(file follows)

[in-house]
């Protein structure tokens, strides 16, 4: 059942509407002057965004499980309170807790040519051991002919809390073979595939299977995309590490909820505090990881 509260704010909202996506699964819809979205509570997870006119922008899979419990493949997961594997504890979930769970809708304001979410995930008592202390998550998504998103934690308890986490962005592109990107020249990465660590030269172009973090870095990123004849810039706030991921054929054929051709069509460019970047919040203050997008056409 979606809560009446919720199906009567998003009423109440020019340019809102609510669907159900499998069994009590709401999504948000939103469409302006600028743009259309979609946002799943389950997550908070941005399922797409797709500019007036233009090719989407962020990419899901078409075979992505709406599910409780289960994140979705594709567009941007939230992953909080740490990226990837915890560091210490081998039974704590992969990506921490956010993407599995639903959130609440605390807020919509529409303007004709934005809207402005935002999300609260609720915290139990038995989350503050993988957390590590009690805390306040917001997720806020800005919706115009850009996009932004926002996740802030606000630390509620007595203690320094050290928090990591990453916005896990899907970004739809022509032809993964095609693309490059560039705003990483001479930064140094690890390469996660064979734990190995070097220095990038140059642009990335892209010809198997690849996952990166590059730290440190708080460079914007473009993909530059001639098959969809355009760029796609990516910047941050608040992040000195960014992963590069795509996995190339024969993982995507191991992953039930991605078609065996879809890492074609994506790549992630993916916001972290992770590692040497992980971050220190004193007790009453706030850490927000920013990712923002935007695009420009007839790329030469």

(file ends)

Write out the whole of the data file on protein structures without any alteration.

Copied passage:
[in-house]
């Protein structure tokens, strides 16, 4: 059942509407002057965004499980309170807790040519051991002919809390073979595939299977995309590490909820505090990881 509260704010909202996506699964819809979205509570997870006119922008899979419990493949997961594997504890979930769970809708304001979410995930008592202390998550998504998103934690308890986490962005592109990107020249990465660590030269172009973090870095990123004849810039706030991921054929054929051709069509460019970047919040203050997008056409 979606809560009446919720199906009567998003009423109440020019340019809102609510669907159900499998069994009590709401999504948000939103469409302006600028743009259309979609946002799943389950997550908070941005399922797409797709500019007036233009090719989407962020990419899901078409075979992505709406599910409780289960994140979705594709567009941007939230992953909080740490990226990837915890560091210490081998039974704590992969990506921490956010993407599995639903959130609440605390807020919509529409303007004709934005809207402005935002999300609260609720915290139990038995989350503050993988957390590590009690805390306040917001997720806020800005919706115009850009996009932004926002996740802030606000630390509620007595203690320094050290928090990591990453916005896990899907970004739809022509032809993964095609693309490059560039705003990483001479930064140094690890390469996660064979734990190995070097220095990038140059642009990335892209010809198997690849996952990166590059730290440190708080460079914007473009993909530059001639098959969809355009760029796609990516910047941050608040992040000195960014992963590069795509996995190339024969993982995507191991992953039930991605078609065996879809890492074609994506790549992630993916916001972290992770590692040497992980971050220190004193007790009453706030850490927000920013990712923002935007695009420009007839790329030469």